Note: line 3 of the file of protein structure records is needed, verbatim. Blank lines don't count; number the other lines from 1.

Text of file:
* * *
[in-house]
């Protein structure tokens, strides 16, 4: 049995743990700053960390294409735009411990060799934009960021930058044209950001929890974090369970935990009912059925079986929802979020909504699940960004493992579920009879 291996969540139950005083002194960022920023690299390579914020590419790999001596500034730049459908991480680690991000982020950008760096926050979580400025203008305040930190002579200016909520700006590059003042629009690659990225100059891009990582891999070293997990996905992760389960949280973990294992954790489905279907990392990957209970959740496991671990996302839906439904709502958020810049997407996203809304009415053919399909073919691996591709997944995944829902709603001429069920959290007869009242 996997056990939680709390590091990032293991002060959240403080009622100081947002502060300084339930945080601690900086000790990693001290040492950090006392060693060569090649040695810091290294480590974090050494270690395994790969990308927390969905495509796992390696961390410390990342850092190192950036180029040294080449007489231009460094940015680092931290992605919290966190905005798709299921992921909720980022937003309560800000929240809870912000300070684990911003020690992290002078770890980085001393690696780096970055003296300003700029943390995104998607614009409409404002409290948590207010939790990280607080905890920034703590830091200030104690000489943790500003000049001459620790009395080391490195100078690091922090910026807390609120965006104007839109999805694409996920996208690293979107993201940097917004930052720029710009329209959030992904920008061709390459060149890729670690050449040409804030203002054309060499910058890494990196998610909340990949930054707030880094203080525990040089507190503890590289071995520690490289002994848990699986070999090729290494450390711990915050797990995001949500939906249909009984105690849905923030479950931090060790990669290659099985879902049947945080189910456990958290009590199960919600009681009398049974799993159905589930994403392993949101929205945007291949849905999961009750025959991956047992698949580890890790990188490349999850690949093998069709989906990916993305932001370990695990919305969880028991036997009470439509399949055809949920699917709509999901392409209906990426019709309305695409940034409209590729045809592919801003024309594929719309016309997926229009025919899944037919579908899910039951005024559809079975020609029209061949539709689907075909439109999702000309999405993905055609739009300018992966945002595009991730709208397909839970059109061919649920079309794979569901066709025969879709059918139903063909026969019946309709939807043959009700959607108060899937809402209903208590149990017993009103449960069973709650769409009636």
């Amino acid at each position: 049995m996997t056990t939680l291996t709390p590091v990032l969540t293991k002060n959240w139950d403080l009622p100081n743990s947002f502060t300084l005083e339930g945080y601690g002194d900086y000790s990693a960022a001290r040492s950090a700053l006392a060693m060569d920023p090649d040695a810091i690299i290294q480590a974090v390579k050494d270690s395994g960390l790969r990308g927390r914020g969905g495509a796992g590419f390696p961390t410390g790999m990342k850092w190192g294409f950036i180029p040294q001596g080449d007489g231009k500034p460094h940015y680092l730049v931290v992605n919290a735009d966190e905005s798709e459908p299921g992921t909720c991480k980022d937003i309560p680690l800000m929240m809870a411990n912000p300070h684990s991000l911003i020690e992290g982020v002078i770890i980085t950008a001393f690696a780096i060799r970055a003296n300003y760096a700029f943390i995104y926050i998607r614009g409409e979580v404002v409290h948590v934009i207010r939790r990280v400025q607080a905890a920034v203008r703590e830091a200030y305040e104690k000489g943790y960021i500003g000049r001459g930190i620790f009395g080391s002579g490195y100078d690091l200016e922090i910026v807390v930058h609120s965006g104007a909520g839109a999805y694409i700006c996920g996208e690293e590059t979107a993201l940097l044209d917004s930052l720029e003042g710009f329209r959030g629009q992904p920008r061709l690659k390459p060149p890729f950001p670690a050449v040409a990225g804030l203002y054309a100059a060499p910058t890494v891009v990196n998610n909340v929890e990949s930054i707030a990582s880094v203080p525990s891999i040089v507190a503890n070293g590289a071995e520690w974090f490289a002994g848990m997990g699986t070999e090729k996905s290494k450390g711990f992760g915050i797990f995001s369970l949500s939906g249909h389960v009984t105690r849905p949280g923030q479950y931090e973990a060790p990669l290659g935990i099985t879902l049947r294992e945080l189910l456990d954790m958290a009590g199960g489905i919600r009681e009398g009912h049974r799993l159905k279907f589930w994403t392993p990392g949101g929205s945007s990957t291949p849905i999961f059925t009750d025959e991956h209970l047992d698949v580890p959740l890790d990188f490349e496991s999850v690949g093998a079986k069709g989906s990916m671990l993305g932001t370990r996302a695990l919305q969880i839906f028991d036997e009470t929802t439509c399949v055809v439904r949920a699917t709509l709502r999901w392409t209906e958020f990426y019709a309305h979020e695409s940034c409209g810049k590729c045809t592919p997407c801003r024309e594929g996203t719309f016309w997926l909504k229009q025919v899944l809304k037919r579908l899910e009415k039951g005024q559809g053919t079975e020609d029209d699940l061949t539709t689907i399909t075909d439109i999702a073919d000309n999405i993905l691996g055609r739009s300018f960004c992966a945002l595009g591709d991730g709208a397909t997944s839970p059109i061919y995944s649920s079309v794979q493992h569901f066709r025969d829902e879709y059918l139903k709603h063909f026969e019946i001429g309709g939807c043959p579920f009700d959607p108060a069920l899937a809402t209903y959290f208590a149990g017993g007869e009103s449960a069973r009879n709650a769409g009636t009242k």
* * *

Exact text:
């Amino acid at each position: 049995m996997t056990t939680l291996t709390p590091v990032l969540t293991k002060n959240w139950d403080l009622p100081n743990s947002f502060t300084l005083e339930g945080y601690g002194d900086y000790s990693a960022a001290r040492s950090a700053l006392a060693m060569d920023p090649d040695a810091i690299i290294q480590a974090v390579k050494d270690s395994g960390l790969r990308g927390r914020g969905g495509a796992g590419f390696p961390t410390g790999m990342k850092w190192g294409f950036i180029p040294q001596g080449d007489g231009k500034p460094h940015y680092l730049v931290v992605n919290a735009d966190e905005s798709e459908p299921g992921t909720c991480k980022d937003i309560p680690l800000m929240m809870a411990n912000p300070h684990s991000l911003i020690e992290g982020v002078i770890i980085t950008a001393f690696a780096i060799r970055a003296n300003y760096a700029f943390i995104y926050i998607r614009g409409e979580v404002v409290h948590v934009i207010r939790r990280v400025q607080a905890a920034v203008r703590e830091a200030y305040e104690k000489g943790y960021i500003g000049r001459g930190i620790f009395g080391s002579g490195y100078d690091l200016e922090i910026v807390v930058h609120s965006g104007a909520g839109a999805y694409i700006c996920g996208e690293e590059t979107a993201l940097l044209d917004s930052l720029e003042g710009f329209r959030g629009q992904p920008r061709l690659k390459p060149p890729f950001p670690a050449v040409a990225g804030l203002y054309a100059a060499p910058t890494v891009v990196n998610n909340v929890e990949s930054i707030a990582s880094v203080p525990s891999i040089v507190a503890n070293g590289a071995e520690w974090f490289a002994g848990m997990g699986t070999e090729k996905s290494k450390g711990f992760g915050i797990f995001s369970l949500s939906g249909h389960v009984t105690r849905p949280g923030q479950y931090e973990a060790p990669l290659g935990i099985t879902l049947r294992e945080l189910l456990d954790m958290a009590g199960g489905i919600r009681e009398g009912h049974r799993l159905k279907f589930w994403t392993p990392g949101g929205s945007s990957t291949p849905i999961f059925t009750d025959e991956h209970l047992d698949v580890p959740l890790d990188f490349e496991s999850v690949g093998a079986k069709g989906s990916m671990l993305g932001t370990r996302a695990l919305q969880i839906f028991d036997e009470t929802t439509c399949v055809v439904r949920a699917t709509l709502r999901w392409t209906e958020f990426y019709a309305h979020e695409s940034c409209g810049k590729c045809t592919p997407c801003r024309e594929g996203t719309f016309w997926l909504k229009q025919v899944l809304k037919r579908l899910e009415k039951g005024q559809g053919t079975e020609d029209d699940l061949t539709t689907i399909t075909d439109i999702a073919d000309n999405i993905l691996g055609r739009s300018f960004c992966a945002l595009g591709d991730g709208a397909t997944s839970p059109i061919y995944s649920s079309v794979q493992h569901f066709r025969d829902e879709y059918l139903k709603h063909f026969e019946i001429g309709g939807c043959p579920f009700d959607p108060a069920l899937a809402t209903y959290f208590a149990g017993g007869e009103s449960a069973r009879n709650a769409g009636t009242k």